I was disappointed when Dr. Paul Quinn, a member of the search committee, chose to breach the confidentiality of the search process on Tuesday by publicly disclosing information about the committee’s deliberations and about potential candidates. While I know he is deeply committed to the university, his action was a clear violation of the confidentiality section of Pennsylvania’s State System of Higher Education policy 1983-13-A—provisions that all participants in our search process have been well aware of from the beginning of our effort. Accordingly, I have removed Dr. Quinn from the search committee, and an APSCUF alternate will take his place on the committee so that we can ensure forward progress.

Wabby makes a case for “respecting the committee’s choices”:

Not everyone will agree with every decision made by the search committee, but it is important to respect the committee’s decisions rather than work outside the process. No single member should have the ability to cast aside the hard work of a duly appointed and fully representative committee.

On the surface, there is nothing surprising about what Wabby says. That is, generally, most people would agree with Wabby’s take here when it comes to basic procedures of a search committee. However, Quinn did not simply decide willy-nilly to start broadcasting his personal thoughts about the Presidential Search. Quinn went public because there were “some serious problems with how the Presidential Search Process is being conducted” and that he believes that “the process has become deeply flawed.”

The question at stake here is this: if a member of this committee (or any such search committee) is alarmed about a process that has grown unethical, flawed, or biased, should that member of the committee “respect the committee’s decisions;” or, should that member of the committee blow the whistle? Let me take that one step further. Let’s now say, that a committee member who is alarmed about the process, follows the official procedure for filing a complaint. But, instead of the complaint being treated objectively and professionally, the committee member is subjected to intimidation and denied the right to union representation. Then what? What if, despite the fact that a serious complaint has been filed, the search is allowed to proceed before a determination is made about the substance of the complaint? Does that committee member simply “respect the committee’s decisions?” If that committee member becomes increasingly concerned that somehow their complaint is being dismissed due to personal or political motives, should she or he just kick the dust, say “ah shucks, guess there is nothing I can do,” and walk away?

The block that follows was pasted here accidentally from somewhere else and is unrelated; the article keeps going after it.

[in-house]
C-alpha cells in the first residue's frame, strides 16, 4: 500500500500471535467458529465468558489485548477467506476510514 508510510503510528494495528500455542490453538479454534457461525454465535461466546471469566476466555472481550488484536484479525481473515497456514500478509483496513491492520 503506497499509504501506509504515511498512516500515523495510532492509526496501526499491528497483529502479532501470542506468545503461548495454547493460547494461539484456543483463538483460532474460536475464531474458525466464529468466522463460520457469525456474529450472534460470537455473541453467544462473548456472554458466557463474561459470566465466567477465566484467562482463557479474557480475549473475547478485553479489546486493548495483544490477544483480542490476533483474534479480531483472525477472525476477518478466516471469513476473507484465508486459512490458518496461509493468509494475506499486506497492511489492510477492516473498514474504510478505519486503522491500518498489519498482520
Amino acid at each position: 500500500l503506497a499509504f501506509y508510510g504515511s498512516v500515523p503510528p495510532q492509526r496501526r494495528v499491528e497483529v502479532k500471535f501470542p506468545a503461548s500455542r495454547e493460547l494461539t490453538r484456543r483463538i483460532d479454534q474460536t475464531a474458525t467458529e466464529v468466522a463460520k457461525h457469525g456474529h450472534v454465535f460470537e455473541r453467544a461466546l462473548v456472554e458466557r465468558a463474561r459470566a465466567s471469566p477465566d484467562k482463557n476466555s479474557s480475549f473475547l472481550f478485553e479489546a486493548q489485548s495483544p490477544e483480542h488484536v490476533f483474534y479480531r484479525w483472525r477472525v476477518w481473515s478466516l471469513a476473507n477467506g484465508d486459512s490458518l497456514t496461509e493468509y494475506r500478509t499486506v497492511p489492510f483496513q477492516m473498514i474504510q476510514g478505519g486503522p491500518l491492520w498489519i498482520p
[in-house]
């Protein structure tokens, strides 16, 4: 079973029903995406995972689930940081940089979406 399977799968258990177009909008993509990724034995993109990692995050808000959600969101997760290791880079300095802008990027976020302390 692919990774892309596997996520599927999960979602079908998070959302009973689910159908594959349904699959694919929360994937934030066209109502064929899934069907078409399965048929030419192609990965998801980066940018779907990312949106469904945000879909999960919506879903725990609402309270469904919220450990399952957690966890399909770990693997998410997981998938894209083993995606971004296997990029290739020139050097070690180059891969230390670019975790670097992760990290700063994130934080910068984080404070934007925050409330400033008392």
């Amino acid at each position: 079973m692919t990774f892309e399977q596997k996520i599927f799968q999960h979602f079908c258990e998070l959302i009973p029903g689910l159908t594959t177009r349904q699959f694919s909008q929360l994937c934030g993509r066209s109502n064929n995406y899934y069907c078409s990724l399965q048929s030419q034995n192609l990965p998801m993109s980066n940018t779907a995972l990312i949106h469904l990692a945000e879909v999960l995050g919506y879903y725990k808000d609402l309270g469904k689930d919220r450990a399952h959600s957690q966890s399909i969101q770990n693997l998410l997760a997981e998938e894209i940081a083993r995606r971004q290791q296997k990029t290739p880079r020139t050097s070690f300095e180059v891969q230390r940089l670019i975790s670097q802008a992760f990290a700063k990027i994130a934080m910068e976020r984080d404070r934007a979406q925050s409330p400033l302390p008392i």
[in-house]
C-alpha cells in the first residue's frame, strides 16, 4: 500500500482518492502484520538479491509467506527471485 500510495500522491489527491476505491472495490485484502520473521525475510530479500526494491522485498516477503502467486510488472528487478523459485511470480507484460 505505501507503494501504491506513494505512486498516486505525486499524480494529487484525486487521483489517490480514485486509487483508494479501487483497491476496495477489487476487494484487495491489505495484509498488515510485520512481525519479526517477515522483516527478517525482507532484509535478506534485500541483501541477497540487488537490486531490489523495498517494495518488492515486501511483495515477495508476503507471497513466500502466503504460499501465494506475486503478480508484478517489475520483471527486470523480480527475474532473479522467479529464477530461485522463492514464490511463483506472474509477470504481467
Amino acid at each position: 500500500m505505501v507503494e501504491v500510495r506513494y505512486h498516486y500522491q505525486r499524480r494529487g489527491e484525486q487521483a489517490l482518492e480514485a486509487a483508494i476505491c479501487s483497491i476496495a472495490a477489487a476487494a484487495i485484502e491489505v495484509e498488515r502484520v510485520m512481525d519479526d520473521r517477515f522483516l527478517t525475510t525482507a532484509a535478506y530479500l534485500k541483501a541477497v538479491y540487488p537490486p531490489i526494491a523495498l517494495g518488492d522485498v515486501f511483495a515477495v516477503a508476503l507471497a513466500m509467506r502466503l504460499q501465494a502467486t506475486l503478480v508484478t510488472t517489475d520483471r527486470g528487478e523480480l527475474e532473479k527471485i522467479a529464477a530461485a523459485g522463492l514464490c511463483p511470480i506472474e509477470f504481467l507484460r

Yes, I just proposed a hypothetical situation. But that very “hypothetical” situation is the ACTUAL situation in which APSCUF-KU President, Paul Quinn, finds himself in at this very moment. Since John Wabby kicked Quinn off the committee, the faculty union has been scrambling to find an APSCUF member to replace him on short notice – interviews begin today at Philadelphia Airport Marriott.

While the concerns Quinn discussed with faculty union representatives on Tuesday about problems with the Presidential Search are deeply problematic, the fact that PASSHE investigators and lawyers denied him union representation at an intake meeting is alarming, especially when you consider Quinn’s description of that intake meeting. After Quinn received a three sentence response from PASSHE lawyers about his complaint and his discomfort with the intake process, Quinn decided to write an email to PASSHE Chancellor Frank Brogan, PASSHE Board of Governors Chair, Guido Pichini, and PASSHE Chief Counsel, Andrew Lehman. In that email, Quinn detailed his treatment by PASSHE lawyers and being denied union representation: